The haloform reaction is:

$$\ce{RCOCH3 +3X2 +4OH^- -> RCOO^- +CHX3 + 3X- + 3H2O}$$ where, $\ce{X}$ is $\ce{Cl}$, $\ce{Br}$, or $\ce{I}$. However, I was wondering if this reaction works with fluorine and pseudohalogens? For instance would the following reactions occur? $$\ce{RCOCH3 +3N2O4 +4OH^- -> RCOO^- +CH(NO2)3 + 3NO2- + 3H2O}$$ $$\ce{RCOCH3 +3(CN)2 +4OH^- -> RCOO^- +CH(CN)3 + 3CN- + 3H2O}$$

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    $\begingroup$ @NilayGhosh I know, that's partially why I asked this question, I was wondering if trinitromethane can be produced via the haloform reaction. Especially as it's also referred to as nitroform apparently. $\endgroup$
    – tox123
    Feb 25, 2018 at 3:39
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    $\begingroup$ Nitroformate would be fine as a leaving group, but you would probably need a source of NO2+, as the electrophile. This is usually done in acidic conditions (concentrated sulfuric acid), so it probably wouldn't work (at least with the example you gave). $\endgroup$
    – AS_1000
    Feb 26, 2018 at 1:13

1 Answer 1


TL;Dr: Highly unlikely to be made using the general haloform reaction.

Long answer:

The mechanism of haloform reaction involves hypohalite ions resulting from the reaction between the base and the halogen.

$$\ce{X2 + NaOH -> X- + XO- + H2O}$$

If we use fluorine as halogen, the resulting reaction will produce hypofluorite ion but this ion is extremely unstable and as such fluoroform can't be made using this reaction. Trifluouromethane is known and used industrially in the manufacture of polytetrafluoroethylene ("Teflon"), but it is commonly made by anion exchange with another haloform, typically chloroform plus $\ce{HF}$.

For many years, chemists have been unable to isolate cyanoform as a neat, free acid. However, in September 2015, it was successfully isolated by a team of scientists at Ludwig Maximilian University of Munich. It is stable at temperatures below – 40 °C. So, it requires drastic conditions to synthesize cyanoform and is only stable at low temperatures. So, it is highly unlikely to be made at ambient conditions using laboratory grade reagents.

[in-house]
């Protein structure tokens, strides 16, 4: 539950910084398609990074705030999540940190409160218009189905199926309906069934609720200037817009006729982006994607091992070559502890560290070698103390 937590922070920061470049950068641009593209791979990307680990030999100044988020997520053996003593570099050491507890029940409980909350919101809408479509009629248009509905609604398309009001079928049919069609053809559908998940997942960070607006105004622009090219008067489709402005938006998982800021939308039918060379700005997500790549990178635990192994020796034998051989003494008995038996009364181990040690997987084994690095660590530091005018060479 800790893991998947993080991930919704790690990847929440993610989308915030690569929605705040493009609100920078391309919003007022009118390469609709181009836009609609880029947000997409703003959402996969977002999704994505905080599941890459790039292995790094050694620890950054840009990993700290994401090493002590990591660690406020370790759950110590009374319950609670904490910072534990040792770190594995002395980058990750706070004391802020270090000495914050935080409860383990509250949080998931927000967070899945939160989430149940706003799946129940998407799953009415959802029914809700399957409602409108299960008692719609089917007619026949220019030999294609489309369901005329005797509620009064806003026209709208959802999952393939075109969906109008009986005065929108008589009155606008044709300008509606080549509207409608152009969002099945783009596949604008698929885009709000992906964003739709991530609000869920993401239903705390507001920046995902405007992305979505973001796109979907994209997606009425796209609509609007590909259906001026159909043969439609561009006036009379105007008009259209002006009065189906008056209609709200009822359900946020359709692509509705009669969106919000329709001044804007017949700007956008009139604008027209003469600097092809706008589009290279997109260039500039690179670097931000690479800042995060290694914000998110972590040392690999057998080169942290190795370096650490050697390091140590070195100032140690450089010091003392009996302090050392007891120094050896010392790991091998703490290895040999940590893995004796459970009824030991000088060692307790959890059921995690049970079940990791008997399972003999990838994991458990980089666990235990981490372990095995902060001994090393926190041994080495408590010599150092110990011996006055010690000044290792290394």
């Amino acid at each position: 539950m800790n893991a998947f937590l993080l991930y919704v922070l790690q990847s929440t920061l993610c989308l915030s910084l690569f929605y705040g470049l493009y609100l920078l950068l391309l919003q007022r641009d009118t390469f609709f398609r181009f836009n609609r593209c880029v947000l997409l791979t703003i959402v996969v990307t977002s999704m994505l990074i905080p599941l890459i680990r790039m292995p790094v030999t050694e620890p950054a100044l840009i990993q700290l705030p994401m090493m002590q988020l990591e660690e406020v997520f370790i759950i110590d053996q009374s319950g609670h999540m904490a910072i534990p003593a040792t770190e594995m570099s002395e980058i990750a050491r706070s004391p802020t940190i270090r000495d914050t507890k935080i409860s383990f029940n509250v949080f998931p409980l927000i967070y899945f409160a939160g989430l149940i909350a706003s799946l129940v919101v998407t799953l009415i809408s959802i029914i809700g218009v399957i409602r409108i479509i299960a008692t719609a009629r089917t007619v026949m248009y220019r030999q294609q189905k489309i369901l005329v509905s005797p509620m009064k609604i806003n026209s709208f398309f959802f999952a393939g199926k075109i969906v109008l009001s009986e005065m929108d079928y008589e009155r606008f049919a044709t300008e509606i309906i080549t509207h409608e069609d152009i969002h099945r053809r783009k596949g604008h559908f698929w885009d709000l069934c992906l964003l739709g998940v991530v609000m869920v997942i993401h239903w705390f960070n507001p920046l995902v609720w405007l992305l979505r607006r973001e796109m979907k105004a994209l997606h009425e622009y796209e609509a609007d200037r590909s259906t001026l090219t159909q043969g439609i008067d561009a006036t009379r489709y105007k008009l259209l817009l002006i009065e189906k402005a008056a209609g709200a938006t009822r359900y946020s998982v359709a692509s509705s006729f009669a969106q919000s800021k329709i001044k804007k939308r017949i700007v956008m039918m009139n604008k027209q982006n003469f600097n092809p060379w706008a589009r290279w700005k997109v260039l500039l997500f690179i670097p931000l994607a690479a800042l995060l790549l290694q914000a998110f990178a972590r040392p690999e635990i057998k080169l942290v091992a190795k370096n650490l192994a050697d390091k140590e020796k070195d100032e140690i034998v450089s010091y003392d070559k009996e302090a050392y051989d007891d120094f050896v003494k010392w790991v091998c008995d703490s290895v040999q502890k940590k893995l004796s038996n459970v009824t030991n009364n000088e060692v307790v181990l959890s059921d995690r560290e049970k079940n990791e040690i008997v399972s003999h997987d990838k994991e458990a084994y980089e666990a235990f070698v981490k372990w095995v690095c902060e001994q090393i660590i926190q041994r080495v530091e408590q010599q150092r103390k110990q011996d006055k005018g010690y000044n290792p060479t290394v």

Nitroform has been made in the laboratory by the hydrolysis of tetranitromethane under mild basic conditions. But can it be made using general haloform reaction? Yes, it can technically be made but there are face several problems. Let's start with the starting reaction i.e. reaction between base and nitrogen dioxide which produces nitrite and nitrate ions:

$$\ce{2OH- + 2NO2 -> NO2- + NO3- + H2O (+other nitrogen oxides)}$$

  1. The nitrite that forms is not that great reactive oxidizer.
  2. There might be an undesirable side reaction which is kind of a Meyer reaction to form undesirable nitrolic acid/psudonitrol which in basic conditions gives blood red/blue colored solution.
  3. The reaction involves huge amount of nitrogen oxides in general which is not very economical to deal with.
  4. Multiple SN1 reactions occurs that generates a lot of isomers and other nitro compounds of compounds along with a whole lot of nitrite esters.
  5. Steric hindrance might play a role and the reaction would not proceed properly.
  6. The nitroformate ion ($\ce{C(NO2)3^-}$) might ionize to form different ions: $\ce{CH(NO2)2^-}$, $\ce{CH2NO2^-}$.
  7. Nitroform is itself a strong oxidizer.

There are discussions in forums regarding trinitromethane synthesis using general haloform reaction but this ended up being fruitless. It even discussed using copper salts as catalyst and even employed haloform itself to react with $\ce{Ag/NaNO2}$ in DMF/ether but these syntheses posed so much problems and the yield was generally very, very poor.


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